For corporations competing in a global marketplace, time‐based management of their technology is becoming a significant resource. However, the concept of time in management of technology‐driven industrial organizations is not new. Classical management theorists like Frederick Taylor and others used time‐based management in “scientific” management of operations or for planning, organizing, scheduling, and controlling. However, due to opening of international barriers, fast changing technologies, and rapidly shrinking product life cycles, time‐based management is acquiring an increasing significance in its tactical and strategic roles. Develops a comprehensive taxonomy of time‐based management based on its three dimensions: form, origin and application. Discusses trade‐offs and linking of time‐based management with other strategic criteria, such as quality, performance, and delivery. Outlines six specific ideas for implementation of agility‐based strategy. Discusses some managerial implications for optimal utilization of time‐based management.

Details

International Journal of Operations & Production Management, vol. 15 no. 2
Type: Research Article
ISSN: 0144-3577

Keywords

Article
Publication date: 11 May 2015

Georgia Kouali and Petros Pashiardis

The purpose of this paper is to present the results of a piece of research concerning the time management of Cypriot primary school principals. Time management refers to…

1275

Abstract

Purpose

The purpose of this paper is to present the results of a piece of research concerning the time management of Cypriot primary school principals. Time management refers to the interrelation of five independent variables: the various tasks principals perform, their frequency, the degree of accomplishment of those tasks, the use of time management techniques and time management style (from monochronic to polychronic).

Design/methodology/approach

Quantitative methods were used (questionnaire) together with qualitative methods (observation, interviews, collection of artifacts), in order to obtain richer, deeper data and view multiple angles of the same phenomenon.

Findings

The results of cluster analysis indicated three different time management profiles/types of principals: The Centralized Monochrons, the Procrastinative Managers and the Decentralized Polychrons. One basic conclusion is that the principals who adopt the practices of the Decentralized Polychrons manage better their time.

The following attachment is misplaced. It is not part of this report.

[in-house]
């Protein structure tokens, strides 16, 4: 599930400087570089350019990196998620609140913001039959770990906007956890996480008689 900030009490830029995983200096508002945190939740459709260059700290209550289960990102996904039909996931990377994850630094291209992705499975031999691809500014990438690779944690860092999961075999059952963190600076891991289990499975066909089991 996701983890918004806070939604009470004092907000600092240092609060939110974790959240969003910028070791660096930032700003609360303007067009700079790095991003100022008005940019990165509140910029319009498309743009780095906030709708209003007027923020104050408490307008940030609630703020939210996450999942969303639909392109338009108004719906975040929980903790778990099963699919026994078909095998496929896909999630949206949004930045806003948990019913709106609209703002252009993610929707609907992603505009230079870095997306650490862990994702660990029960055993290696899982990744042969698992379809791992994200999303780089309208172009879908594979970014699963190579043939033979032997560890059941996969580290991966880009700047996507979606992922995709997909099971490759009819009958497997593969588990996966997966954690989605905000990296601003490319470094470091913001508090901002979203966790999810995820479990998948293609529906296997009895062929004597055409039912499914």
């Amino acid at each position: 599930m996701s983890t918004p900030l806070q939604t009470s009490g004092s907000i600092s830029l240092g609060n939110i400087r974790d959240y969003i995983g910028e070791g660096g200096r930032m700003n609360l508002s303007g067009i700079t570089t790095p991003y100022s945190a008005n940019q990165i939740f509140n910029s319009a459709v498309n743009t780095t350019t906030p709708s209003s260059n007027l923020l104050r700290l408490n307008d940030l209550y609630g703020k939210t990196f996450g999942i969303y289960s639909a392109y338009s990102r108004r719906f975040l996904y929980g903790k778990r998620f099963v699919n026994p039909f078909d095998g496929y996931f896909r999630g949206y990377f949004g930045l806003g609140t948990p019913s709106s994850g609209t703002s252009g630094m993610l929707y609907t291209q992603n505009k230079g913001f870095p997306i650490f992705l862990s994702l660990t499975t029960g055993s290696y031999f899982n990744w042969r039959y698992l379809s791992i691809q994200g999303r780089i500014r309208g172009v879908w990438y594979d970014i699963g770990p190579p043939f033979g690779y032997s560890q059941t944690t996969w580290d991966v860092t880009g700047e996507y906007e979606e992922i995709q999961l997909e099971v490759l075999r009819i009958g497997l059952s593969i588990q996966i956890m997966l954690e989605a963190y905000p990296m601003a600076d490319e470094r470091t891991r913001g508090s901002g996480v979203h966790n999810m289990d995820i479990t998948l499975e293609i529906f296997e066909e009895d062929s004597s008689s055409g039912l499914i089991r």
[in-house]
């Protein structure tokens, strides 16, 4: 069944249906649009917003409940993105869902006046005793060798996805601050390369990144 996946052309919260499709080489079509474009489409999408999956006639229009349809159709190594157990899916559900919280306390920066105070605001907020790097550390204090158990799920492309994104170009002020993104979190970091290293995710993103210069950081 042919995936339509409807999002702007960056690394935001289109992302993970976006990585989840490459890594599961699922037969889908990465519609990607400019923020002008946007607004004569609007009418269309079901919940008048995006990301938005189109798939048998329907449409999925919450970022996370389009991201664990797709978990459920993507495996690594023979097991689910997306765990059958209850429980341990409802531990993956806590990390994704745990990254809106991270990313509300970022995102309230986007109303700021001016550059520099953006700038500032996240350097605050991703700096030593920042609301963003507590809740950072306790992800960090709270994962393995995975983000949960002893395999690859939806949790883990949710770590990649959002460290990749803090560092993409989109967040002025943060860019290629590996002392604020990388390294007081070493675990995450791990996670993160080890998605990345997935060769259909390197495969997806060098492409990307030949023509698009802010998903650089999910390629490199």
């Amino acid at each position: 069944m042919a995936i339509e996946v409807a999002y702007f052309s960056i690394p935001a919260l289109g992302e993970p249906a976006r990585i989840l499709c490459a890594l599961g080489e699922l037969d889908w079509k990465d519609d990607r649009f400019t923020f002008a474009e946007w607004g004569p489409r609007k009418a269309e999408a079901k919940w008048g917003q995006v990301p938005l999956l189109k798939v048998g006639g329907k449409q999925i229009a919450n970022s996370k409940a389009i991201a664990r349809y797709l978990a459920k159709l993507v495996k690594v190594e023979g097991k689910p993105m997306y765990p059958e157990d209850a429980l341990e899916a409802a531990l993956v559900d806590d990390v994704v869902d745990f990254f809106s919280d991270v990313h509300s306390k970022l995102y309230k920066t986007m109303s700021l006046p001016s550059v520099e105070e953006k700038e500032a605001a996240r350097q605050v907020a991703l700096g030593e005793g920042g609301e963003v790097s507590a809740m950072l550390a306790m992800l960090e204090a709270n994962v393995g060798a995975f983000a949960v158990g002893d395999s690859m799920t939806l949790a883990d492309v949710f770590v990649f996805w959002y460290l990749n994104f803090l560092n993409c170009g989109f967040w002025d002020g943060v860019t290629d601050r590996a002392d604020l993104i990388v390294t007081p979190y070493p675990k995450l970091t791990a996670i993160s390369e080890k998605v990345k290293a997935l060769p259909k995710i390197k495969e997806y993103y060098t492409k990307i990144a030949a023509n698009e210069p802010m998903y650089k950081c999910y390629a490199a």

Practical implications

The three time management profiles of principals are described, analysed, and discussed in order to reach conclusions about the selection, training, and placement of school principals. Through the description of the everyday practice of Cypriot principals useful information concerning school leadership and management are also provided. Finally, the conclusions of this research may prove useful for principals, because they are provided with the opportunity to rethink and evaluate their own time management and effectiveness of their daily practices.

Originality/value

The creation and description of the three time management profiles is the main contribution of this piece of research, since there are not any time management types-profiles registered in the bibliography, which were produced with the use of scientific instruments and procedures.

Details

International Journal of Educational Management, vol. 29 no. 4
Type: Research Article
ISSN: 0951-354X

Keywords

Article
Publication date: 13 February 2007

Brigitte J.C. Claessens, Wendelien van Eerde, Christel G. Rutte and Robert A. Roe

The purpose of this article is to provide an overview for those interested in the current state‐of‐the‐art in time management research.

40503

Abstract

Purpose

The purpose of this article is to provide an overview for those interested in the current state‐of‐the‐art in time management research.